A Ryanair statement noted: ’In addition, Ryanair’s €6/6 admin fee (which covers costs associated with Ryanair’s website, www.ryanair.com) will apply to all new bookings made from 30 November, except those bookings made using a Ryanair Cash Passport in Ireland, Germany and Spain, where admin fees can be avoided until 1 February, 15 February and 21 March 2013, respectively. ‘
To rub in the message, Ryanair insisted: ‘This will bring all of Ryanair’s European operations in line with its UK procedures, following the OFT’s ruling.'
Ryanair and its outspoken chief executive Michael O’Leary has already come under fire from consumer groups and aviation watchdogs for luring customers in with low fares then charging sky-high fees for ‘the extras’ – and has even threatened to charge for use of the toilets.
Mr O’Leary admitted to Management Today magazine: 'Of course I fly Ryanair, but it costs me a fortune in excess baggage.’
In July this year Ryanair and 11 other airline companies were told they could not charge a fee to customer paying by debit card (file picture)
But the opinionated airline chief has no sympathy for other passengers who fall foul of his tightly drawn rules.
Recalling the recent case of passenger and mother-of-two Suzy McLeod, who received backing from nearly half a million Facebook users when she was forced to pay 236 to print boarding passes for her family so they could fly home to Britain from Alicante, Spain.
Mr O’Leary told ‘Management Today: ‘Recently a customer turned up at Alicante with no boarding passes for her family.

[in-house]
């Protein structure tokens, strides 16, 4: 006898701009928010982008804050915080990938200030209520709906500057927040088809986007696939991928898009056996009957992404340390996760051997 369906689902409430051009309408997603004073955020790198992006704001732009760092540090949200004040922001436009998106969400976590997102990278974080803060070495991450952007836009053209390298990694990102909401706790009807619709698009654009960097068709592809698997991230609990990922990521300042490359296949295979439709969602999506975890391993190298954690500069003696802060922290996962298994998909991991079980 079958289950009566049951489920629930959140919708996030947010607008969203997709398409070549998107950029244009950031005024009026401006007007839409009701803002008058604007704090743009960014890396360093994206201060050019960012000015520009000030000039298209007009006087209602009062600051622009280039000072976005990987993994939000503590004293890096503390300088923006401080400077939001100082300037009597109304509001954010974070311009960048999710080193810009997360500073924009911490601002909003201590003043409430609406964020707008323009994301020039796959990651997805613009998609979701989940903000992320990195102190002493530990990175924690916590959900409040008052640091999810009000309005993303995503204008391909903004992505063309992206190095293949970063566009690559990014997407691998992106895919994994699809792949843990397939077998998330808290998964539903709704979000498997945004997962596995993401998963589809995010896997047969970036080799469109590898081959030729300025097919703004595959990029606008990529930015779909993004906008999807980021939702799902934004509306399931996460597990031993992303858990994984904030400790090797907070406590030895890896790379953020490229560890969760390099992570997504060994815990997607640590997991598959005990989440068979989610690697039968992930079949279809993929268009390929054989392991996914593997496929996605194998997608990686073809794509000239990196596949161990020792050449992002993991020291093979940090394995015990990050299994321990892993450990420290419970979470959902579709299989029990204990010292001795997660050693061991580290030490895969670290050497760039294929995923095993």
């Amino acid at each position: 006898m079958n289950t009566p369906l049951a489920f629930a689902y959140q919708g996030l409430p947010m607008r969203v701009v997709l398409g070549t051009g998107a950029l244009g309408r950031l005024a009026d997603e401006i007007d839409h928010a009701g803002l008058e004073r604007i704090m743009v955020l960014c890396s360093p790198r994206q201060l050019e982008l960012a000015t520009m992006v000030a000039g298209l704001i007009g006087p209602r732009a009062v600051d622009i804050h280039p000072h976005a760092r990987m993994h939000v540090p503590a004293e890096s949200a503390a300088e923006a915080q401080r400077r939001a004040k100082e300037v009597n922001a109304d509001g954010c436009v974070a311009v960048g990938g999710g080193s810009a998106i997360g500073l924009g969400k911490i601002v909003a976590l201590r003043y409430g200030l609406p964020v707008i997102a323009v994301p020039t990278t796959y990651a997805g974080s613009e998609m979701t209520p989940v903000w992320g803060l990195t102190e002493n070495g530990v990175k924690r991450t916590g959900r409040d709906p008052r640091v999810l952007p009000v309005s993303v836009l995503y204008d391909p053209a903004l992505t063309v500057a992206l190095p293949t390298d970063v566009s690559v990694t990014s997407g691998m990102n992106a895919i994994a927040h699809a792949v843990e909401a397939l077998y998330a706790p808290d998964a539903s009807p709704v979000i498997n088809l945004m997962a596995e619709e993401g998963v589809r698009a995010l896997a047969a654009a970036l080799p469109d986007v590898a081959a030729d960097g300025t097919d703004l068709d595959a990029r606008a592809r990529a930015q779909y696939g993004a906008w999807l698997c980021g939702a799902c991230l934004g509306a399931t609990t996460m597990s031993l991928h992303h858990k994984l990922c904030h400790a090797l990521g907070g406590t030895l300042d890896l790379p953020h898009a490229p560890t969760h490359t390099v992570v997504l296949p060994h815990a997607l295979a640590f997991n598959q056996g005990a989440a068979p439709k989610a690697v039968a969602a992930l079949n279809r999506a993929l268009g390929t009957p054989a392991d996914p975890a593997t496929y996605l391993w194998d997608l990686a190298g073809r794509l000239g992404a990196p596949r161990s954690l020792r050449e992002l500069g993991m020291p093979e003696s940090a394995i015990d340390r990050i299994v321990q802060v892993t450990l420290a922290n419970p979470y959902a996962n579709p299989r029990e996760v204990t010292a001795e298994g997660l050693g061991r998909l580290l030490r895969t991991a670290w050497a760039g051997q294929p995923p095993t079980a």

'She was fined €60 for each reissue. So she gets on 'the Twitter' to complain.
'Emboldened by the rising tide of support, Mrs McLeod asks for compensation, to which we replied politely but firmly, thank you, Mrs McLeod, but it was your fuck-up. We're not changing our policy.’
The mother-of-two, from Newbury, Berkshire had criticised Ryanair’s rule that travellers must print boarding passes up to two weeks before flying, or face a 60 per ticket charge at the airport.
At the time of the boarding card row Mr O’Leary launched an astonishing rant against his own customers – branding those who don’t like paying for their boarding cards as 'idiots' who should ‘b***** off’.
Passengers who arrive for flights without a boarding pass are ‘stupid’ and should pay a penalty to have one printed at the check-in desk because it is their ‘f*** up’.
On its website the airline carries a table of what it terms ‘optional’ fees and another saying ‘click here to see how to avoid paying optional fees.’